E Books in the Classroom

7th grade student spencer miller enjoys the outsiders by s.e. hinton. photo by zack catuogno

7th grade student spencer miller enjoys the outsiders by s.e. hinton. photo by zack catuogno

Electronic readers have been around since 1949, and while the inventor of the first e-book is widely debated, the most known starter of them is Ángela Ruiz Robles, a school teacher from Spain. She patented the first electronic book system, la Enciclopedia Mecánica, or the Mechanical Encyclopedia. Her goal was to reduce the amount of books students had to carry to school. Her idea is still carrying on in schools today.

In many Language Arts classes at Canyon Vista, students have been using variations of e-books.

Many students find it easier and more efficient. “Reading on my phone is easier and more efficient to bring to school, since I have my phone with me anyways, it’s one less thing to carry around and keep track of.” Spencer Miller (7) said.

With the ever growing world of reading devices and programs, paper books are slowly being replaced in the classroom. In classes where you are required to read, e-books are allowed, as some students may not have the money or resources to buy books and go to libraries. However, in other classes, electronic devices are not allowed to be used, with the exception of BYOD days.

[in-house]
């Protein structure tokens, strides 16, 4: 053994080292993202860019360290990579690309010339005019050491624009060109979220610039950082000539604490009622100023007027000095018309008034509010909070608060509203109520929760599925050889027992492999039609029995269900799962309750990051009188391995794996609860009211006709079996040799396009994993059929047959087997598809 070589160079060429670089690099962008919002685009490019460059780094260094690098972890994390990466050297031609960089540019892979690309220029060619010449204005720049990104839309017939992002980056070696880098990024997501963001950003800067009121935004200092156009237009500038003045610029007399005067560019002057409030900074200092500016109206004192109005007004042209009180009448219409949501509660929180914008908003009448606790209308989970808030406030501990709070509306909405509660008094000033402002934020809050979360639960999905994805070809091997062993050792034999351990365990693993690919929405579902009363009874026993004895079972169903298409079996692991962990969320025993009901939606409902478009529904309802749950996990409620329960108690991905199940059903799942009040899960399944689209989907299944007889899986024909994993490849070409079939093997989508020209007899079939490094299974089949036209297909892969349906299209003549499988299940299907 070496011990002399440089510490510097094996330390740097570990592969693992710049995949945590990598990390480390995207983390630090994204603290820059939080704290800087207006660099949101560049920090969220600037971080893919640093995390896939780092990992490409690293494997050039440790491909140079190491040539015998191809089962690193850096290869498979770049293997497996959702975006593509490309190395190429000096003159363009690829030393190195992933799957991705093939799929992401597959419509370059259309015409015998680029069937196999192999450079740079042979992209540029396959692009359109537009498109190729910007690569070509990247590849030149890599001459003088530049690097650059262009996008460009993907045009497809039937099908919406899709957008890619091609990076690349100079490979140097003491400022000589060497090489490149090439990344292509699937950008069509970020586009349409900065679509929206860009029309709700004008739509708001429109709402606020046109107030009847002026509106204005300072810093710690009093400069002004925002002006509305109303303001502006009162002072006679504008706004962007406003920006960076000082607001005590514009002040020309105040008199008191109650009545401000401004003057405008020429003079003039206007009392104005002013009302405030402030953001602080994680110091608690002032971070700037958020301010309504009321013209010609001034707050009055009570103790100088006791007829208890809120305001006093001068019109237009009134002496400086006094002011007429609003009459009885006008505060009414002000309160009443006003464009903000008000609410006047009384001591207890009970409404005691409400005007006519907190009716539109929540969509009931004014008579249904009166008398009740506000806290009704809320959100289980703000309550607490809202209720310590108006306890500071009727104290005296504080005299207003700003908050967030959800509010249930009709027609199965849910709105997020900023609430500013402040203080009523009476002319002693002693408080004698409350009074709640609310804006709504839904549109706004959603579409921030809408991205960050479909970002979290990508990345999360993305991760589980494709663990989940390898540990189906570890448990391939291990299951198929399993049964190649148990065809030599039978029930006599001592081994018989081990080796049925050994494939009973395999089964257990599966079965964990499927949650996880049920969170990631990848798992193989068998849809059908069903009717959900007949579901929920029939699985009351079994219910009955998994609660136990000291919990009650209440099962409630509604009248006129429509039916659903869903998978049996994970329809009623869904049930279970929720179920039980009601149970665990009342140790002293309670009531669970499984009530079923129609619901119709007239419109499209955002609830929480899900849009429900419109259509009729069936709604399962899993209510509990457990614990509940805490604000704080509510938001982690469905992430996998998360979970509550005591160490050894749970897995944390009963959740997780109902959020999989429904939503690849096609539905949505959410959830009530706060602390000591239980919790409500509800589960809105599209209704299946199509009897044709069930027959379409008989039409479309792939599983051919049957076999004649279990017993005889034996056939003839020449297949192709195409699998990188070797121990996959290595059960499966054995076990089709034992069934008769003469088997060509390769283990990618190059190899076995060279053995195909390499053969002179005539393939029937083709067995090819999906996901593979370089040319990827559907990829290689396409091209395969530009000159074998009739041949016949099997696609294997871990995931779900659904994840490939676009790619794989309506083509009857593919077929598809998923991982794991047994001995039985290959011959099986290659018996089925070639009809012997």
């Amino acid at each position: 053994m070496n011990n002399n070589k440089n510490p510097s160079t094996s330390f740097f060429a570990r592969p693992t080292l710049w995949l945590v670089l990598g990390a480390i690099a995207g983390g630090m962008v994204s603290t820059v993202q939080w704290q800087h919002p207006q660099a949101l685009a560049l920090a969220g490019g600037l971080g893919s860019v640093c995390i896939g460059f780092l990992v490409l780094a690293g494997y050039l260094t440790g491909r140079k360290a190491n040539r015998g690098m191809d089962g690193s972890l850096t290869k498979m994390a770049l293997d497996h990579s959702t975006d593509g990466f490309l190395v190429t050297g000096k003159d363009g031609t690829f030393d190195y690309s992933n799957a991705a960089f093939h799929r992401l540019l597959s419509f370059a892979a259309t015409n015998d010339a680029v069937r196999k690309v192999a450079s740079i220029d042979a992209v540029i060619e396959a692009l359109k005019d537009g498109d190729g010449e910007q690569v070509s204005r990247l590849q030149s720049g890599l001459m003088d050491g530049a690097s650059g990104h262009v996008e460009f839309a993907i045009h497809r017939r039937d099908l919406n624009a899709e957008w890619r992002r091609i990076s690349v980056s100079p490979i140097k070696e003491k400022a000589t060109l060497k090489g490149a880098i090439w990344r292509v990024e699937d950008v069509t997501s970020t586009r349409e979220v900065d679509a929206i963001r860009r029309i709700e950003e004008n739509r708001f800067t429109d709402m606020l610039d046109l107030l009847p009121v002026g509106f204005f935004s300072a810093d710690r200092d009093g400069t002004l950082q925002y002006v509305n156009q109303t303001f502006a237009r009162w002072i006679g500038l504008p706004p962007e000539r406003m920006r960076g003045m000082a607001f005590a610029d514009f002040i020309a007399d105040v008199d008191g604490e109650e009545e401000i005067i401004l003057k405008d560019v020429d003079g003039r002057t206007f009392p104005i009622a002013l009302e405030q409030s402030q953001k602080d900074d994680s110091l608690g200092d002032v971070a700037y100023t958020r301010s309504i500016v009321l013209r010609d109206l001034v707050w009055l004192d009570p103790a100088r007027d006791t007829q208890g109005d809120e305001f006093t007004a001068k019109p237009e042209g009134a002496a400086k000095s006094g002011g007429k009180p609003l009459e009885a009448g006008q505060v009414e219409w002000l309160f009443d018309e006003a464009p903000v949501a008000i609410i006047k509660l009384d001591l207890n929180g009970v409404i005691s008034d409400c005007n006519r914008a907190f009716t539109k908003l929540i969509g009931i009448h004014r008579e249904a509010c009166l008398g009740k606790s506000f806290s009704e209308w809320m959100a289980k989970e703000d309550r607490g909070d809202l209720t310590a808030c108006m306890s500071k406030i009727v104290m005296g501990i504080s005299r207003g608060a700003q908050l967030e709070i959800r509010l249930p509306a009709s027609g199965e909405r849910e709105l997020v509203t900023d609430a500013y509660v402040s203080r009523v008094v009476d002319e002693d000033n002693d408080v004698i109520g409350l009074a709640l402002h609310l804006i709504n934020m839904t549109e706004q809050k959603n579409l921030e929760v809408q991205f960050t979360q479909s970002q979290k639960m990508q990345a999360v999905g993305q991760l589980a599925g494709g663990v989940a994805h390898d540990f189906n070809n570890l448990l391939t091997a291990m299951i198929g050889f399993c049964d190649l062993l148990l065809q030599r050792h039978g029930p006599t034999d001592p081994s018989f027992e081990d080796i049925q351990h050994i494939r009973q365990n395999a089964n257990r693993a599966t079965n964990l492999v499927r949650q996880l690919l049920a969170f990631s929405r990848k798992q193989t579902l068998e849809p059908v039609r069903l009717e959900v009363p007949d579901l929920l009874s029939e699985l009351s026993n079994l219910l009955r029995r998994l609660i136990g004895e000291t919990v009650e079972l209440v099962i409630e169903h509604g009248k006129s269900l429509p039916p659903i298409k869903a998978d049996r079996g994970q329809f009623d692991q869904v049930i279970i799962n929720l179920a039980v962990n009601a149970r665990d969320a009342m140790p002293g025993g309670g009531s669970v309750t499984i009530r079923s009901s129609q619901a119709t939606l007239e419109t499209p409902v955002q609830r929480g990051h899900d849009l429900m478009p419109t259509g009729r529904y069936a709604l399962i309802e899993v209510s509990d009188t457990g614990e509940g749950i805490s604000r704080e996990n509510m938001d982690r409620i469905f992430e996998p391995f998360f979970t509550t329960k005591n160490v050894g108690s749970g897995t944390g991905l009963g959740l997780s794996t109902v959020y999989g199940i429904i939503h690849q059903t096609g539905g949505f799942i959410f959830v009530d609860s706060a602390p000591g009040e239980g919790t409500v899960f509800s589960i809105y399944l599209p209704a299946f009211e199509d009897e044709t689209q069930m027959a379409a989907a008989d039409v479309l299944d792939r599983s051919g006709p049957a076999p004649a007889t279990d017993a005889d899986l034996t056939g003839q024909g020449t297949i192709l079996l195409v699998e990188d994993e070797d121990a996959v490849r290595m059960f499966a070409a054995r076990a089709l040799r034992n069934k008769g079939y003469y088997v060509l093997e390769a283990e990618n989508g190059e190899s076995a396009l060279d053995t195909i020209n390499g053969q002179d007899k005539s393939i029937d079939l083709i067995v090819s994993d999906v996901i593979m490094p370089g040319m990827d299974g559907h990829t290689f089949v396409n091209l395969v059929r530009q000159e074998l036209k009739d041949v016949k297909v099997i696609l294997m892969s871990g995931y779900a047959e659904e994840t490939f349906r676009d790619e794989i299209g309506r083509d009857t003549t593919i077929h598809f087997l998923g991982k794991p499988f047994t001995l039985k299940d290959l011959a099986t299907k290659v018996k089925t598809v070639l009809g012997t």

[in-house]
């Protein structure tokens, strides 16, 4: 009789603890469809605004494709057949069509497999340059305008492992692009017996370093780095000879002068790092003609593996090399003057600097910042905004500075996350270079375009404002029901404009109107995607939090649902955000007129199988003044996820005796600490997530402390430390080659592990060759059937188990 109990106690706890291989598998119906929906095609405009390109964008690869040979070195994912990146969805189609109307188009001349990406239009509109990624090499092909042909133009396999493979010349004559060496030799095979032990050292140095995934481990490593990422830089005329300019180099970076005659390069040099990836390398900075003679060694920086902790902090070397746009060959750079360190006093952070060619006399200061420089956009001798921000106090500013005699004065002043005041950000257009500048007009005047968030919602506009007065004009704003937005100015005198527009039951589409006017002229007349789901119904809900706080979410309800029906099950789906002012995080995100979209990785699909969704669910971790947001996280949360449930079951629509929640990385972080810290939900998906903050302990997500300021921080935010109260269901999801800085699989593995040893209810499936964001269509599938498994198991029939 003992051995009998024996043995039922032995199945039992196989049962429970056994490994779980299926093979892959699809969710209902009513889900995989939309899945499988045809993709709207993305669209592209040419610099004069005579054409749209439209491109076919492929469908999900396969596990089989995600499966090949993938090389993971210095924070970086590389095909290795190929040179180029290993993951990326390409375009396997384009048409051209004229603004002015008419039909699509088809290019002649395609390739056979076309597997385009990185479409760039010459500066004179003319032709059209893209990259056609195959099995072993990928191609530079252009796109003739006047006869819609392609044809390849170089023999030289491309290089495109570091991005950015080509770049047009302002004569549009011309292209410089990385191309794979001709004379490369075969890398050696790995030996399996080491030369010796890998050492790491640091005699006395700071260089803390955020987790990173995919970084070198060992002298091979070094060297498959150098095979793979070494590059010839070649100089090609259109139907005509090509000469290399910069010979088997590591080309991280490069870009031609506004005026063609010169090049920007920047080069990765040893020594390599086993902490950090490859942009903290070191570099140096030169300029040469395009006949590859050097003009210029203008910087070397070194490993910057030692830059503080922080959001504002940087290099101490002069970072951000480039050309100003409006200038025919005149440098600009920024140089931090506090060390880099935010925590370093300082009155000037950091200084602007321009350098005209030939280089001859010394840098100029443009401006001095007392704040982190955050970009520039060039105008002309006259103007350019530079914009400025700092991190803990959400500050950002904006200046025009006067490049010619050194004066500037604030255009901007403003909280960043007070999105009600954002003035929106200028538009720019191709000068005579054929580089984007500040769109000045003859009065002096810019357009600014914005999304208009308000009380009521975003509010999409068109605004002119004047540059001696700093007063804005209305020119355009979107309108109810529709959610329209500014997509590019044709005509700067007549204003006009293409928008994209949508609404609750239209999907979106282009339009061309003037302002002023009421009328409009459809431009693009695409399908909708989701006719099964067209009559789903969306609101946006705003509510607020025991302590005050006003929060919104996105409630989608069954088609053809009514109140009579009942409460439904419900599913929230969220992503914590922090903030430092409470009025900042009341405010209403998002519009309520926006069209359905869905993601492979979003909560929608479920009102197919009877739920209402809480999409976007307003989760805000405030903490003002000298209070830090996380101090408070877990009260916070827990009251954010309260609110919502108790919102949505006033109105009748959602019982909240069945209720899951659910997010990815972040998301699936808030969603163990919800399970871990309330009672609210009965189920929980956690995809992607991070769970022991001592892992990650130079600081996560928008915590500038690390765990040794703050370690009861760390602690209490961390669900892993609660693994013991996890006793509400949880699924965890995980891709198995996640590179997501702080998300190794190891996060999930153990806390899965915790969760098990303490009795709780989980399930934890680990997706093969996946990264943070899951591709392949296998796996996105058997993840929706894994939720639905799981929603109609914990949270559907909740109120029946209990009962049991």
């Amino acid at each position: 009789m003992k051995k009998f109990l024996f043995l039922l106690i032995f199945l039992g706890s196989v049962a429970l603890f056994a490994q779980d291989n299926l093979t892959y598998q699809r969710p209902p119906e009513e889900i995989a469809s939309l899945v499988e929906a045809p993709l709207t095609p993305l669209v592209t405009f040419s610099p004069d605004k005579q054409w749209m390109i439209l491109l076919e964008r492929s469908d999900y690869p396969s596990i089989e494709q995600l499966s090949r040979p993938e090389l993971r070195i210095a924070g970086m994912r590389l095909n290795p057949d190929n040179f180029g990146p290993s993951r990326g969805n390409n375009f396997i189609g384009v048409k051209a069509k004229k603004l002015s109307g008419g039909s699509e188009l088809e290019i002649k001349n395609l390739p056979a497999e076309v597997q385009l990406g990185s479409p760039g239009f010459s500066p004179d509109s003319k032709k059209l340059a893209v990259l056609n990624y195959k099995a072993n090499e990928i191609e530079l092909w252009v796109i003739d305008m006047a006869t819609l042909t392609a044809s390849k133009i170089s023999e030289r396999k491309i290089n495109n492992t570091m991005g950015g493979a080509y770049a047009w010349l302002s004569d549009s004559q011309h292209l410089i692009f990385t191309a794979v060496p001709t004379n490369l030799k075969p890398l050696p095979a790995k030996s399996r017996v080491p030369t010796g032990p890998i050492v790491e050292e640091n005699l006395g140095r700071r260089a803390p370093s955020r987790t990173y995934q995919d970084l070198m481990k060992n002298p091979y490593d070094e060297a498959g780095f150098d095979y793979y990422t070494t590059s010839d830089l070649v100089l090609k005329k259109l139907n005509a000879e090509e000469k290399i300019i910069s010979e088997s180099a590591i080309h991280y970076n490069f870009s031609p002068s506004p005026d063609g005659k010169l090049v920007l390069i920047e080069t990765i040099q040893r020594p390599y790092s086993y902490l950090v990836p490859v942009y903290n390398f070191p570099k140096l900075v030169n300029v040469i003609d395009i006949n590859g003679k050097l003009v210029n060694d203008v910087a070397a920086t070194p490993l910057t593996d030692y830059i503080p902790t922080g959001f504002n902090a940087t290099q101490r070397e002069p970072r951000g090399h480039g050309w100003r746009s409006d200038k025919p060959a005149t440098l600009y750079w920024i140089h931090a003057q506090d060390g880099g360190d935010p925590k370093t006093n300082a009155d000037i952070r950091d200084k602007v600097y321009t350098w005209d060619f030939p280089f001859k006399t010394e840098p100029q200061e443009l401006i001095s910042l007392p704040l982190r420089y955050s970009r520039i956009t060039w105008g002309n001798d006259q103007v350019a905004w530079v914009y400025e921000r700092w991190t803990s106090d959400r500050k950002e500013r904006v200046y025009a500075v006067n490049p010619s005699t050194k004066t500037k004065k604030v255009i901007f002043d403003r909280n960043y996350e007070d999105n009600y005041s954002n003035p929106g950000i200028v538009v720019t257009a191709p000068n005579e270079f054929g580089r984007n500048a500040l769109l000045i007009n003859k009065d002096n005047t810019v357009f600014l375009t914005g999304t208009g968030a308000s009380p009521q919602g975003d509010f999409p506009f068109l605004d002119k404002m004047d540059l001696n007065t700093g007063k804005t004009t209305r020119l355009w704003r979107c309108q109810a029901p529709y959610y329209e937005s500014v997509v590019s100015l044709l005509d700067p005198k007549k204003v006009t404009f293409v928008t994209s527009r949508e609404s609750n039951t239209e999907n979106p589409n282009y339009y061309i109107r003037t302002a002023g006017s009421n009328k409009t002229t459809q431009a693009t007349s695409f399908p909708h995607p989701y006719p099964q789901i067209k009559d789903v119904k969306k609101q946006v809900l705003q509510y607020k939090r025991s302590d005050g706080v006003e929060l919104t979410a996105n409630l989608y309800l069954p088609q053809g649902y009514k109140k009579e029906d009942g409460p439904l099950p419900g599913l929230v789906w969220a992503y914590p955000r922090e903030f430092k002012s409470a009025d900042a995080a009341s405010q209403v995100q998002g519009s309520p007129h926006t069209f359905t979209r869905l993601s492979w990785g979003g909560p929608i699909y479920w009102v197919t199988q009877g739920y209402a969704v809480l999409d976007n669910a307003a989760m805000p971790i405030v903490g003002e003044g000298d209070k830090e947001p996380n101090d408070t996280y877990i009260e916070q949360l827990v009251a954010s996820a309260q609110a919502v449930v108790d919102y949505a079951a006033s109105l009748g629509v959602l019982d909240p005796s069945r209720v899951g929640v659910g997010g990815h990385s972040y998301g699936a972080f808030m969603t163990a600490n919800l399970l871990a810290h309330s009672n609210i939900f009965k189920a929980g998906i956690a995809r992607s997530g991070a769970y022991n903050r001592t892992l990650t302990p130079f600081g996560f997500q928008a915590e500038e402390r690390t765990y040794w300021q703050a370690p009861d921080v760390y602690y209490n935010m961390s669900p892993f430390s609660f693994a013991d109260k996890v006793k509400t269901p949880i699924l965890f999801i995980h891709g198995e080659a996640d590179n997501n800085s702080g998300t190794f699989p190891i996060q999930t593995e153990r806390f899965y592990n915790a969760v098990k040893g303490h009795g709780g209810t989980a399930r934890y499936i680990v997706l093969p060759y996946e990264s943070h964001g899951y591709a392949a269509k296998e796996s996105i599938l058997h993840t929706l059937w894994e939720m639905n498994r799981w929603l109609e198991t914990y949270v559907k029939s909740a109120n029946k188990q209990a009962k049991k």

Teachers have responded well to the use of e-books. In some cases, E-books and reading on electronic devices can motivate students to get involved in literature,” Aidan Larson, 7th grade LA teacher, said. “But overall it’s better to own a paperback or hardcover book in schools, so we are able to annotate, and easily flip pages and mark on it if needed.”

Some students will take advantage of this freedom, and abuse it by playing games or messaging their friends, aside from reading a book, and with the quick acting technology of today, they can easily switch over to another app before their teacher notices.